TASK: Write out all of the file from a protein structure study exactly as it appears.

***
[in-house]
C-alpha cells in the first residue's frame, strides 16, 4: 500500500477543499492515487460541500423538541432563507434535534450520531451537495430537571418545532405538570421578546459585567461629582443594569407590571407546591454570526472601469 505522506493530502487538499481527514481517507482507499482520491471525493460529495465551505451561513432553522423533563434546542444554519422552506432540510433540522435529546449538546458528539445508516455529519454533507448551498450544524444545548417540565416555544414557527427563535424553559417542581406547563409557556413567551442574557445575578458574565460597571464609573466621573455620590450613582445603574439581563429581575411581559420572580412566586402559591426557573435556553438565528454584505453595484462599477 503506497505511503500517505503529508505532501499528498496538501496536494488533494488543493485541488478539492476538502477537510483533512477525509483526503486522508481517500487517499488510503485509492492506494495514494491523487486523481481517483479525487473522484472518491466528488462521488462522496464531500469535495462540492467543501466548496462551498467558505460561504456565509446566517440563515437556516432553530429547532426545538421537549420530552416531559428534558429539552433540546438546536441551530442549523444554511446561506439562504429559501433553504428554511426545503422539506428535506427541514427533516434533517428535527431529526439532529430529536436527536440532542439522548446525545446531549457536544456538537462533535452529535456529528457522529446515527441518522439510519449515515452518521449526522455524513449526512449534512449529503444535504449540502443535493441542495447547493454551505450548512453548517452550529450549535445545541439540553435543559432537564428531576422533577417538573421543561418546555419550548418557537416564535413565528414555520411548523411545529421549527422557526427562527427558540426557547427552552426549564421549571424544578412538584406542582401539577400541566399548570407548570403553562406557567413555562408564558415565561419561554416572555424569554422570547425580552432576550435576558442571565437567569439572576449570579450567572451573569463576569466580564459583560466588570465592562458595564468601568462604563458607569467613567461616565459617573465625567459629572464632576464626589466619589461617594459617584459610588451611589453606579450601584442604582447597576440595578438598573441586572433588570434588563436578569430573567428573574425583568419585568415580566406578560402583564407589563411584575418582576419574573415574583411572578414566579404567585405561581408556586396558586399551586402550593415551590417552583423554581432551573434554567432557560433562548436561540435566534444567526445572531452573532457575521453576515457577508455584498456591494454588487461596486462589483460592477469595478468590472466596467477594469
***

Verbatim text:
[in-house]
C-alpha cells in the first residue's frame, strides 16, 4: 500500500477543499492515487460541500423538541432563507434535534450520531451537495430537571418545532405538570421578546459585567461629582443594569407590571407546591454570526472601469 505522506493530502487538499481527514481517507482507499482520491471525493460529495465551505451561513432553522423533563434546542444554519422552506432540510433540522435529546449538546458528539445508516455529519454533507448551498450544524444545548417540565416555544414557527427563535424553559417542581406547563409557556413567551442574557445575578458574565460597571464609573466621573455620590450613582445603574439581563429581575411581559420572580412566586402559591426557573435556553438565528454584505453595484462599477 503506497505511503500517505503529508505532501499528498496538501496536494488533494488543493485541488478539492476538502477537510483533512477525509483526503486522508481517500487517499488510503485509492492506494495514494491523487486523481481517483479525487473522484472518491466528488462521488462522496464531500469535495462540492467543501466548496462551498467558505460561504456565509446566517440563515437556516432553530429547532426545538421537549420530552416531559428534558429539552433540546438546536441551530442549523444554511446561506439562504429559501433553504428554511426545503422539506428535506427541514427533516434533517428535527431529526439532529430529536436527536440532542439522548446525545446531549457536544456538537462533535452529535456529528457522529446515527441518522439510519449515515452518521449526522455524513449526512449534512449529503444535504449540502443535493441542495447547493454551505450548512453548517452550529450549535445545541439540553435543559432537564428531576422533577417538573421543561418546555419550548418557537416564535413565528414555520411548523411545529421549527422557526427562527427558540426557547427552552426549564421549571424544578412538584406542582401539577400541566399548570407548570403553562406557567413555562408564558415565561419561554416572555424569554422570547425580552432576550435576558442571565437567569439572576449570579450567572451573569463576569466580564459583560466588570465592562458595564468601568462604563458607569467613567461616565459617573465625567459629572464632576464626589466619589461617594459617584459610588451611589453606579450601584442604582447597576440595578438598573441586572433588570434588563436578569430573567428573574425583568419585568415580566406578560402583564407589563411584575418582576419574573415574583411572578414566579404567585405561581408556586396558586399551586402550593415551590417552583423554581432551573434554567432557560433562548436561540435566534444567526445572531452573532457575521453576515457577508455584498456591494454588487461596486462589483460592477469595478468590472466596467477594469